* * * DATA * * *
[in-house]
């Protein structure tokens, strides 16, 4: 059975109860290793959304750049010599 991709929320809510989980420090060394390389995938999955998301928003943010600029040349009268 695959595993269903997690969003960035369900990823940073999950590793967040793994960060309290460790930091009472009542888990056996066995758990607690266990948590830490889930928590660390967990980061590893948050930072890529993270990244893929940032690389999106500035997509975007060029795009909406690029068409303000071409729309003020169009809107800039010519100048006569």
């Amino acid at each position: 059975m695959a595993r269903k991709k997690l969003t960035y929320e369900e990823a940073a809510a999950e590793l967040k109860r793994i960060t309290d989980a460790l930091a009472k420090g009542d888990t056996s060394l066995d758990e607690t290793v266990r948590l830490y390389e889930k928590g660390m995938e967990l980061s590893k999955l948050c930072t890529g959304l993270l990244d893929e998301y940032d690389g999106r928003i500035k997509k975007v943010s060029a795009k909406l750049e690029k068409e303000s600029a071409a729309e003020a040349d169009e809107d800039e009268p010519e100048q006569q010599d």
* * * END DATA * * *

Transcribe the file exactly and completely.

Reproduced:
[in-house]
């Protein structure tokens, strides 16, 4: 059975109860290793959304750049010599 991709929320809510989980420090060394390389995938999955998301928003943010600029040349009268 695959595993269903997690969003960035369900990823940073999950590793967040793994960060309290460790930091009472009542888990056996066995758990607690266990948590830490889930928590660390967990980061590893948050930072890529993270990244893929940032690389999106500035997509975007060029795009909406690029068409303000071409729309003020169009809107800039010519100048006569």
């Amino acid at each position: 059975m695959a595993r269903k991709k997690l969003t960035y929320e369900e990823a940073a809510a999950e590793l967040k109860r793994i960060t309290d989980a460790l930091a009472k420090g009542d888990t056996s060394l066995d758990e607690t290793v266990r948590l830490y390389e889930k928590g660390m995938e967990l980061s590893k999955l948050c930072t890529g959304l993270l990244d893929e998301y940032d690389g999106r928003i500035k997509k975007v943010s060029a795009k909406l750049e690029k068409e303000s600029a071409a729309e003020a040349d169009e809107d800039e009268p010519e100048q006569q010599d």